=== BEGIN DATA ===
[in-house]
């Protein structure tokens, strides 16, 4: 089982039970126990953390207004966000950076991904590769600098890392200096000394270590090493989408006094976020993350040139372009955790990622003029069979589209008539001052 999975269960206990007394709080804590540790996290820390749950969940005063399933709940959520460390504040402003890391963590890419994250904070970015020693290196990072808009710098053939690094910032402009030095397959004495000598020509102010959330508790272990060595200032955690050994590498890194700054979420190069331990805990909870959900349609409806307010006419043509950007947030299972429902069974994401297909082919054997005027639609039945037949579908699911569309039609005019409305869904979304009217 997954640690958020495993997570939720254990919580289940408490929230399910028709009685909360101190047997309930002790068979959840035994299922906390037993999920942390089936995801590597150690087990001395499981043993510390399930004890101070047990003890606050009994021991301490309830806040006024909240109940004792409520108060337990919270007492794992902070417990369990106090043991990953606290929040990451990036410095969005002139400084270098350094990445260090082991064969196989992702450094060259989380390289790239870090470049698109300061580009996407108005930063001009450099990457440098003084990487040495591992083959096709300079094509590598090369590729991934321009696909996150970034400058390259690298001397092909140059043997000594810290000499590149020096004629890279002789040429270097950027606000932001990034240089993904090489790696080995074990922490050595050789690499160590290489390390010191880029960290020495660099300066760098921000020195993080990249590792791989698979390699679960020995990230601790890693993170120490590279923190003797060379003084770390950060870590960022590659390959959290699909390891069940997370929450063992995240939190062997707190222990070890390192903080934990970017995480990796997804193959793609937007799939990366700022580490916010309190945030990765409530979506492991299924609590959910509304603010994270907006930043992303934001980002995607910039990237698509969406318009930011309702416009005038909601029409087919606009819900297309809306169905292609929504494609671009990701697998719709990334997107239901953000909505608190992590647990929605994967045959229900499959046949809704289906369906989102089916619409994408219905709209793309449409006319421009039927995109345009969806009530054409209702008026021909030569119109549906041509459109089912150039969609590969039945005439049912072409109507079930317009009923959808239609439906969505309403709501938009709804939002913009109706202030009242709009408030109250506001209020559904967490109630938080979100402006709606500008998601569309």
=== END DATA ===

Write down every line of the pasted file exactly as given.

[in-house]
């Protein structure tokens, strides 16, 4: 089982039970126990953390207004966000950076991904590769600098890392200096000394270590090493989408006094976020993350040139372009955790990622003029069979589209008539001052 999975269960206990007394709080804590540790996290820390749950969940005063399933709940959520460390504040402003890391963590890419994250904070970015020693290196990072808009710098053939690094910032402009030095397959004495000598020509102010959330508790272990060595200032955690050994590498890194700054979420190069331990805990909870959900349609409806307010006419043509950007947030299972429902069974994401297909082919054997005027639609039945037949579908699911569309039609005019409305869904979304009217 997954640690958020495993997570939720254990919580289940408490929230399910028709009685909360101190047997309930002790068979959840035994299922906390037993999920942390089936995801590597150690087990001395499981043993510390399930004890101070047990003890606050009994021991301490309830806040006024909240109940004792409520108060337990919270007492794992902070417990369990106090043991990953606290929040990451990036410095969005002139400084270098350094990445260090082991064969196989992702450094060259989380390289790239870090470049698109300061580009996407108005930063001009450099990457440098003084990487040495591992083959096709300079094509590598090369590729991934321009696909996150970034400058390259690298001397092909140059043997000594810290000499590149020096004629890279002789040429270097950027606000932001990034240089993904090489790696080995074990922490050595050789690499160590290489390390010191880029960290020495660099300066760098921000020195993080990249590792791989698979390699679960020995990230601790890693993170120490590279923190003797060379003084770390950060870590960022590659390959959290699909390891069940997370929450063992995240939190062997707190222990070890390192903080934990970017995480990796997804193959793609937007799939990366700022580490916010309190945030990765409530979506492991299924609590959910509304603010994270907006930043992303934001980002995607910039990237698509969406318009930011309702416009005038909601029409087919606009819900297309809306169905292609929504494609671009990701697998719709990334997107239901953000909505608190992590647990929605994967045959229900499959046949809704289906369906989102089916619409994408219905709209793309449409006319421009039927995109345009969806009530054409209702008026021909030569119109549906041509459109089912150039969609590969039945005439049912072409109507079930317009009923959808239609439906969505309403709501938009709804939002913009109706202030009242709009408030109250506001209020559904967490109630938080979100402006709606500008998601569309």